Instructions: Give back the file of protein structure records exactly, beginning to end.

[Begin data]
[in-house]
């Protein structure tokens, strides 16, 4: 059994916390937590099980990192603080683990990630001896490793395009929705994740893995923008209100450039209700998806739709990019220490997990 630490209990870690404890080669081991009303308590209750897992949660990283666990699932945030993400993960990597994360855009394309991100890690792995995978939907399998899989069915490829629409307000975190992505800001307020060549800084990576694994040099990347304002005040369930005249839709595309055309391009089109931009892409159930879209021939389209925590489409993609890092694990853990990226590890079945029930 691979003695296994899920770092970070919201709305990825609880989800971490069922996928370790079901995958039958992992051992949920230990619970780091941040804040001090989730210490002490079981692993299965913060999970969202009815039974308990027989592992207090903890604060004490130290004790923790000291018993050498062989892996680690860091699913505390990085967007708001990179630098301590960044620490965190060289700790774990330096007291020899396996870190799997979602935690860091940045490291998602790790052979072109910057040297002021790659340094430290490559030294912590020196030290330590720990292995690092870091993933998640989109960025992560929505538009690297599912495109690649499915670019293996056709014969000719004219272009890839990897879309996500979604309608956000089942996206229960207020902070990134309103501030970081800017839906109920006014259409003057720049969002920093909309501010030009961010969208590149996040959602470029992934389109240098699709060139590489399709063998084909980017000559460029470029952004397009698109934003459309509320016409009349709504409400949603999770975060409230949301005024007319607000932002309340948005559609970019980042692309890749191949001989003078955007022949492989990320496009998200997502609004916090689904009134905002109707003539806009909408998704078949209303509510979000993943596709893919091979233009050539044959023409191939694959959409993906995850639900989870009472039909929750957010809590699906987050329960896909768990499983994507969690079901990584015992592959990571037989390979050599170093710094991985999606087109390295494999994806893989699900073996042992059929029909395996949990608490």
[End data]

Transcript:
[in-house]
């Protein structure tokens, strides 16, 4: 059994916390937590099980990192603080683990990630001896490793395009929705994740893995923008209100450039209700998806739709990019220490997990 630490209990870690404890080669081991009303308590209750897992949660990283666990699932945030993400993960990597994360855009394309991100890690792995995978939907399998899989069915490829629409307000975190992505800001307020060549800084990576694994040099990347304002005040369930005249839709595309055309391009089109931009892409159930879209021939389209925590489409993609890092694990853990990226590890079945029930 691979003695296994899920770092970070919201709305990825609880989800971490069922996928370790079901995958039958992992051992949920230990619970780091941040804040001090989730210490002490079981692993299965913060999970969202009815039974308990027989592992207090903890604060004490130290004790923790000291018993050498062989892996680690860091699913505390990085967007708001990179630098301590960044620490965190060289700790774990330096007291020899396996870190799997979602935690860091940045490291998602790790052979072109910057040297002021790659340094430290490559030294912590020196030290330590720990292995690092870091993933998640989109960025992560929505538009690297599912495109690649499915670019293996056709014969000719004219272009890839990897879309996500979604309608956000089942996206229960207020902070990134309103501030970081800017839906109920006014259409003057720049969002920093909309501010030009961010969208590149996040959602470029992934389109240098699709060139590489399709063998084909980017000559460029470029952004397009698109934003459309509320016409009349709504409400949603999770975060409230949301005024007319607000932002309340948005559609970019980042692309890749191949001989003078955007022949492989990320496009998200997502609004916090689904009134905002109707003539806009909408998704078949209303509510979000993943596709893919091979233009050539044959023409191939694959959409993906995850639900989870009472039909929750957010809590699906987050329960896909768990499983994507969690079901990584015992592959990571037989390979050599170093710094991985999606087109390295494999994806893989699900073996042992059929029909395996949990608490």